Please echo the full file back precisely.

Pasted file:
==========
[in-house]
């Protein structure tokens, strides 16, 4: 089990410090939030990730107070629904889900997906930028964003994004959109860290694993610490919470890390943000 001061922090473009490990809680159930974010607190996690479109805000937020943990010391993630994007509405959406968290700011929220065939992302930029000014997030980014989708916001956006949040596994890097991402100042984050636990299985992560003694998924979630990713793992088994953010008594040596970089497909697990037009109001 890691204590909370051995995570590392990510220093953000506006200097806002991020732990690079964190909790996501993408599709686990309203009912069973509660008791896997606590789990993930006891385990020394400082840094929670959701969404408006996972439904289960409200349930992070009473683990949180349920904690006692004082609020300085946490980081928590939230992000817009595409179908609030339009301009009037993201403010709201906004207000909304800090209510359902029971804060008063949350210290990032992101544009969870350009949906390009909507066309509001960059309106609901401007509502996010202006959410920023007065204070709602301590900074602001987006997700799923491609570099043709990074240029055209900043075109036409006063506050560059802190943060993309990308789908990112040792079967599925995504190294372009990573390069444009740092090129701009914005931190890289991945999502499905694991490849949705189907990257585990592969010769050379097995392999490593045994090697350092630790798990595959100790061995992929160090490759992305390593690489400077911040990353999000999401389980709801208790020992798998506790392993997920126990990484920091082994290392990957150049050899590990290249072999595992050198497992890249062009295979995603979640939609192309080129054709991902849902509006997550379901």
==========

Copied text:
[in-house]
């Protein structure tokens, strides 16, 4: 089990410090939030990730107070629904889900997906930028964003994004959109860290694993610490919470890390943000 001061922090473009490990809680159930974010607190996690479109805000937020943990010391993630994007509405959406968290700011929220065939992302930029000014997030980014989708916001956006949040596994890097991402100042984050636990299985992560003694998924979630990713793992088994953010008594040596970089497909697990037009109001 890691204590909370051995995570590392990510220093953000506006200097806002991020732990690079964190909790996501993408599709686990309203009912069973509660008791896997606590789990993930006891385990020394400082840094929670959701969404408006996972439904289960409200349930992070009473683990949180349920904690006692004082609020300085946490980081928590939230992000817009595409179908609030339009301009009037993201403010709201906004207000909304800090209510359902029971804060008063949350210290990032992101544009969870350009949906390009909507066309509001960059309106609901401007509502996010202006959410920023007065204070709602301590900074602001987006997700799923491609570099043709990074240029055209900043075109036409006063506050560059802190943060993309990308789908990112040792079967599925995504190294372009990573390069444009740092090129701009914005931190890289991945999502499905694991490849949705189907990257585990592969010769050379097995392999490593045994090697350092630790798990595959100790061995992929160090490759992305390593690489400077911040990353999000999401389980709801208790020992798998506790392993997920126990990484920091082994290392990957150049050899590990290249072999595992050198497992890249062009295979995603979640939609192309080129054709991902849902509006997550379901």